They Can't Jive With 55
Thursday, September 14, 2000
The Monterey Peninsula Unified School District Board of Trustees should thank their lucky stars that Proposition 39 will appear on November''s ballot. Why? According to a district report, the school facilities need about $60 million worth of upgrades and repairs, so MPUSD desperately needs to pass a bond measure. However, given the community''s current mistrust of the district, the board would have a helluva time passing a bond right now. Prop. 39 could save the day. If passed, it would lower the bar from the current requirement of a two-thirds majority to pass a school bond to a 55 percent majority.
However, MPUSD''s plight hasn''t stopped Monterey Peninsula Taxpayers Association from opposing Prop. 39. In fact, the association voted to cut a $10,000 check to the "No on 39" campaign coffers. Association President Ron Pasquinelli says if a school district can really justify the need for more money, it should be able to pass a bond by a two-thirds vote. "You want my money, convince me," he says.
He has a point. MPUSD has mismanaged its budget for the better part of a decade and racked up a resulting $6-9 million deficit. So why should we give the board more money to squander unless they convince an overwhelming majority of us they can use it wisely?
On the other hand, the district doesn''t exist for the board, does it? No. It''s about the kids. And while the taxpayers association plays politics, children are attending school in veritable slums where roofs cave in on their heads. Squid says if a district can justify a bond to 55 percent of the voters, that''s good enough. We''ve had too many bond measures lose by too few percentage points. End the tyranny of the 35 percent minority!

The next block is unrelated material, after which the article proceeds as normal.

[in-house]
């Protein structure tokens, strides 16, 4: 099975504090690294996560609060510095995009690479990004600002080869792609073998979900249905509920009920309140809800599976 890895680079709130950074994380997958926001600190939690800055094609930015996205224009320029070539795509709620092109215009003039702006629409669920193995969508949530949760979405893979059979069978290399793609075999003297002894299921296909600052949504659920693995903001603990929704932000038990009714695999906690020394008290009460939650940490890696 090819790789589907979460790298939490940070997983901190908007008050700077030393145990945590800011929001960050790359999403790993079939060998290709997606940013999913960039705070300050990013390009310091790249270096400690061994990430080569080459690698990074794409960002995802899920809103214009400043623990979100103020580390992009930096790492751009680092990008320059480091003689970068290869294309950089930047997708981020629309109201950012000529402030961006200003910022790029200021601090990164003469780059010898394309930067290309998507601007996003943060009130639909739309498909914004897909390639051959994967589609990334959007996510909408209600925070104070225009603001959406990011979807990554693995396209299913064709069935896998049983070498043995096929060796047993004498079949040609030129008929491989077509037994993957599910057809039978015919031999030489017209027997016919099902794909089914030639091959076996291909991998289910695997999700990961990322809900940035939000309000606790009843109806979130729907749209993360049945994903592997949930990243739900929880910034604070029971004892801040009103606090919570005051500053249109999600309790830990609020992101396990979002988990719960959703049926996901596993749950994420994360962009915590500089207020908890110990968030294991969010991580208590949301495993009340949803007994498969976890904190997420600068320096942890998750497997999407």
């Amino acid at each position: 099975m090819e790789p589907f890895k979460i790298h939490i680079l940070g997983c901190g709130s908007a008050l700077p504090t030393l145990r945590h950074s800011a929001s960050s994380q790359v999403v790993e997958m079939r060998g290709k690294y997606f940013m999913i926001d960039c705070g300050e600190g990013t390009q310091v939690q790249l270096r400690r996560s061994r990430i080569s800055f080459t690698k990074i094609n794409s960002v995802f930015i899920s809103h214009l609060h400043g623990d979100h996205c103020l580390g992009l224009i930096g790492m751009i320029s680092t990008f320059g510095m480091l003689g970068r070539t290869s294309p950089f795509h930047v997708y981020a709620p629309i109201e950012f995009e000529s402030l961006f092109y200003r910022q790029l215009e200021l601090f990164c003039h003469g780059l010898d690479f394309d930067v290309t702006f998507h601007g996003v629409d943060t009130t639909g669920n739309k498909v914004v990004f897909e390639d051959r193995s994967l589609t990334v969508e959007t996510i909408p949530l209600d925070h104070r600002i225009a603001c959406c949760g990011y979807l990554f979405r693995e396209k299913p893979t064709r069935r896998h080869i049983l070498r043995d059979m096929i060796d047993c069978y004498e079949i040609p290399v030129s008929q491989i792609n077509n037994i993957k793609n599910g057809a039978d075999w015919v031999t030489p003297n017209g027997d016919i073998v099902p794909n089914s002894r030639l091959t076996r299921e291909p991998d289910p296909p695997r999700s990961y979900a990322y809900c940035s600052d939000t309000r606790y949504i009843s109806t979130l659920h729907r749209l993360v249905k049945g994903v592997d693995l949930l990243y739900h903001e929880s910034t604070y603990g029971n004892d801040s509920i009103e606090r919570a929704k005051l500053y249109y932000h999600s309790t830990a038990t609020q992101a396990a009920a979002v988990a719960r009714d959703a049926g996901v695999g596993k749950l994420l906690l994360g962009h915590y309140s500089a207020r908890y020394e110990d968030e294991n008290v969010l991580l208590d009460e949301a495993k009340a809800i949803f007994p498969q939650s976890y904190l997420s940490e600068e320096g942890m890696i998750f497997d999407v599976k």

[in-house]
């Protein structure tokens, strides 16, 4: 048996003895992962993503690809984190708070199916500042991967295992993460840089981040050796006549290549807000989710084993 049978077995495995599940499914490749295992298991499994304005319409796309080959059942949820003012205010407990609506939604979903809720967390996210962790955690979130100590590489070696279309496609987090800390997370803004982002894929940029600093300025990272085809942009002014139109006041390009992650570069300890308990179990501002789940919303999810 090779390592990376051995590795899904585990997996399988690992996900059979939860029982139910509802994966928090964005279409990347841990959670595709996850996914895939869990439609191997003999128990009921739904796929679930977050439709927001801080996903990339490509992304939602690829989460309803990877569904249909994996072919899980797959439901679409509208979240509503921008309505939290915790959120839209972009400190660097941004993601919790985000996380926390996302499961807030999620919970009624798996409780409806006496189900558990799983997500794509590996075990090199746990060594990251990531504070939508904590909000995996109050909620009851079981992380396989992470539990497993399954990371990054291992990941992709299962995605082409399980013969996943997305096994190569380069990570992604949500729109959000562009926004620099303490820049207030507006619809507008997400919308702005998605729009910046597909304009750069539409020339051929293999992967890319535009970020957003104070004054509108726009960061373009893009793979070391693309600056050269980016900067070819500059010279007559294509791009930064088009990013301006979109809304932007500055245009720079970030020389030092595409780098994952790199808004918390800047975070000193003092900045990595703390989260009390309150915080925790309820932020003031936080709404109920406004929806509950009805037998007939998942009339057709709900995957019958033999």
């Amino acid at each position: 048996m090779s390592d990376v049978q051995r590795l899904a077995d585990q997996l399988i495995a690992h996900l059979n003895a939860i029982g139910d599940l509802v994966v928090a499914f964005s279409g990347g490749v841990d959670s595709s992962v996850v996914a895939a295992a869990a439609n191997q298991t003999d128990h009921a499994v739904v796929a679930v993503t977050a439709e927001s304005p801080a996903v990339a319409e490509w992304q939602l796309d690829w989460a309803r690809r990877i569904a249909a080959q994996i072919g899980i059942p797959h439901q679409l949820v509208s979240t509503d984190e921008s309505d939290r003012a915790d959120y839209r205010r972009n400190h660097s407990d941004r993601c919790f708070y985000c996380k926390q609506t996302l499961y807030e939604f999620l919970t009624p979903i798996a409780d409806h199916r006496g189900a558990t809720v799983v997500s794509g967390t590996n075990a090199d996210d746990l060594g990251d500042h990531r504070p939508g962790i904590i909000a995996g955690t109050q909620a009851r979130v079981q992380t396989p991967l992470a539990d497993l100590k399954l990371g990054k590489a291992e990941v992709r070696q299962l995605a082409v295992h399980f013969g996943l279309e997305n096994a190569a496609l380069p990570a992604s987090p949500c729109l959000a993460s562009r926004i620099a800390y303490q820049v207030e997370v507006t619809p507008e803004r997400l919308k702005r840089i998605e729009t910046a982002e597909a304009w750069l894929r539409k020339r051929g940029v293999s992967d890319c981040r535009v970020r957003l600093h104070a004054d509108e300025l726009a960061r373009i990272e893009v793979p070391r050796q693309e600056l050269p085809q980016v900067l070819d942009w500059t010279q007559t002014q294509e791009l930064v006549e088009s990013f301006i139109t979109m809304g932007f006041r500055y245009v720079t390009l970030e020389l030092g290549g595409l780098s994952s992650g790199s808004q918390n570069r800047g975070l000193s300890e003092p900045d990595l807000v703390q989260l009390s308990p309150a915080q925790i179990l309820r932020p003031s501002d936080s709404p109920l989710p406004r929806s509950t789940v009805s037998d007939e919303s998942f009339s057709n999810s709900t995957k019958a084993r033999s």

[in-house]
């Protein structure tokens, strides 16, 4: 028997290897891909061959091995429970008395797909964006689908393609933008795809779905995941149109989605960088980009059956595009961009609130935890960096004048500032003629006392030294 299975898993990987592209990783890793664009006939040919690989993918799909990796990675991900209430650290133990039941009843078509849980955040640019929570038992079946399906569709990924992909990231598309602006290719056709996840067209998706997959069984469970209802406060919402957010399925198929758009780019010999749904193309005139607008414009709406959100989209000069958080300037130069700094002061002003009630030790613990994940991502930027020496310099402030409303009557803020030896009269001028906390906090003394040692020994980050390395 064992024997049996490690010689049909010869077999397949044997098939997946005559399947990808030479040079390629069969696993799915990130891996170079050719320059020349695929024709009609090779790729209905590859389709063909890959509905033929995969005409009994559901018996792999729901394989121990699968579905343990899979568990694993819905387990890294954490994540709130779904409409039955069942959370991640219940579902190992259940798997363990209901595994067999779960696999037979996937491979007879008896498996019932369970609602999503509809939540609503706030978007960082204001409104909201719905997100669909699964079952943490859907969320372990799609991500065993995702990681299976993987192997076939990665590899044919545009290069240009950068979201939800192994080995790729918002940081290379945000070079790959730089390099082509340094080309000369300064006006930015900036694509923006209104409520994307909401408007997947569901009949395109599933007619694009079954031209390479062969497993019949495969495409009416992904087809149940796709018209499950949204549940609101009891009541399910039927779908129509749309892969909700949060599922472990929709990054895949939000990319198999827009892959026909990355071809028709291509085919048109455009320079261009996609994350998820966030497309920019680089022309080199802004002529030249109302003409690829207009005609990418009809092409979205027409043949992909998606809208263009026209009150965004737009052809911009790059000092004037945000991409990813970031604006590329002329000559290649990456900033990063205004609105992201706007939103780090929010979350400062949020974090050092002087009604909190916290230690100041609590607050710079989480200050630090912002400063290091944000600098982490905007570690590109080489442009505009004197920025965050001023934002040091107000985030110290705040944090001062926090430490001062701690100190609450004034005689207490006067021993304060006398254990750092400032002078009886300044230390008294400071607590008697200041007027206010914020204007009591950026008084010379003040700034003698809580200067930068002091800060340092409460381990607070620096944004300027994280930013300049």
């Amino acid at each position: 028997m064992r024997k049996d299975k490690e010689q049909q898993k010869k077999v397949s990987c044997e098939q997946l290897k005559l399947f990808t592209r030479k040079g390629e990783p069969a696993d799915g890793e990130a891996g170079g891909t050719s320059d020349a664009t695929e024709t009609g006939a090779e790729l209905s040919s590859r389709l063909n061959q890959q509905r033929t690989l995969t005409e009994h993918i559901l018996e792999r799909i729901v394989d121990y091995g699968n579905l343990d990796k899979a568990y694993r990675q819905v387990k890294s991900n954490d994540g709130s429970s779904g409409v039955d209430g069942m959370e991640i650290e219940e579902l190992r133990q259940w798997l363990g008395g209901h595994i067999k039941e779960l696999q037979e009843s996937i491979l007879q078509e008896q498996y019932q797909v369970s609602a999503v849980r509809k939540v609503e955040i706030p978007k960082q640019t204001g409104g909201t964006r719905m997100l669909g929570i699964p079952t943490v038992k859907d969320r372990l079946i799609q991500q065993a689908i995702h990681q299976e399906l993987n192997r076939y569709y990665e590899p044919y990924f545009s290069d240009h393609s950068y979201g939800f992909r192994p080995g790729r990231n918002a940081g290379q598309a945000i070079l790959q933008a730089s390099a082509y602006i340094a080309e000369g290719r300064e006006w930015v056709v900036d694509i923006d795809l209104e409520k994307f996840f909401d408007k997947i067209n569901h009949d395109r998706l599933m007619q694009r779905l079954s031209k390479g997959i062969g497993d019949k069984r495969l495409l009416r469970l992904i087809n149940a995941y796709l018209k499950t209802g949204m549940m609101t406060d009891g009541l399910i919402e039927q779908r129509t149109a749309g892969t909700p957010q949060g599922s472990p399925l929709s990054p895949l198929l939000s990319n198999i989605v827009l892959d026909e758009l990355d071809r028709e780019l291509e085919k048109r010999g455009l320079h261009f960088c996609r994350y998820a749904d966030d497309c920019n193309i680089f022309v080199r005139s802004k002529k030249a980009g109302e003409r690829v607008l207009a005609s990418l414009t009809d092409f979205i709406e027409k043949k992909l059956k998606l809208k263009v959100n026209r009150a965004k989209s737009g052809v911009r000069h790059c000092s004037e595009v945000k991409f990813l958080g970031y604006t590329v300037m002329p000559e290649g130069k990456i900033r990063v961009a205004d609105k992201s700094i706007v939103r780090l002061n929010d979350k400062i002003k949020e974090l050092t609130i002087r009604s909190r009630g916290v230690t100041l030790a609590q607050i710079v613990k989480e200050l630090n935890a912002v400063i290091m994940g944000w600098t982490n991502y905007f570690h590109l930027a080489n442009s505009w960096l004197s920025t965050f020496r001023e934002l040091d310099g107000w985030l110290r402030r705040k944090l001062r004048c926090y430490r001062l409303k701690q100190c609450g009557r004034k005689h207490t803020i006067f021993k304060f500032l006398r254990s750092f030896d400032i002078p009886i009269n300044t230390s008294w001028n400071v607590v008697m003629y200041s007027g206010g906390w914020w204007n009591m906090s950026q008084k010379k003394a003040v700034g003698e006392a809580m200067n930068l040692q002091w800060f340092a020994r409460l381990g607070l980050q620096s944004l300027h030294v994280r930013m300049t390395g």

Maybe the taxpayers association''s 10 grand would be better spent by, say, selecting a school district and painting its portable buildings.
I''ll Have a Cup of Coffee and Al Gore To Go, Please
Every once in a while the Squid gets duped. The culprit this week: my friendly 7-Eleven store. It started innocently enough when I stopped by to grab a cup of joe. I poured the black stuff into an innocuous-looking Styrofoam cup, threw down my nickel and sauntered out of the store. It wasn''t until I got back to the office that I realized I''d been had.
Perhaps it was the shocked expressions of my coworkers coupled with the pervasive snickering that made me realize something was wrong. Did I forget to wear clothes today? No. Did I take the sea mud mask off my face before coming to work? Yes. Am I carrying around a cup that says, "I''m Voting for Bush?" Why, matter of fact, I am! Turns out my coffee cup had a darker, more sinister side than I had initially perceived. Upon turning it 180 degrees, I realized I was advertising myself as a card-carrying Compassionate Republican.
Miffed to no end, I marched back down to the convenience store to investigate further. Is the chain store promoting Bush for President? Actually, no. Turns out the cups are part of a nonpartisan corporate effort to increase voter awareness and participation. But if it''s indeed nonpartisan, where are all the Gore cups? "I guess all the customers, they grab the Gore!" exclaimed a clerk, pointing to an empty cup dispenser.
Well, that explains the Gore thing, but Squid noticed there were no "I''m voting for Nader" cups in sight. Of course, Styrofoam ... Nader ... Green ... Nah. Wouldn''t work.
Just try to dupe Squid: email@example.com.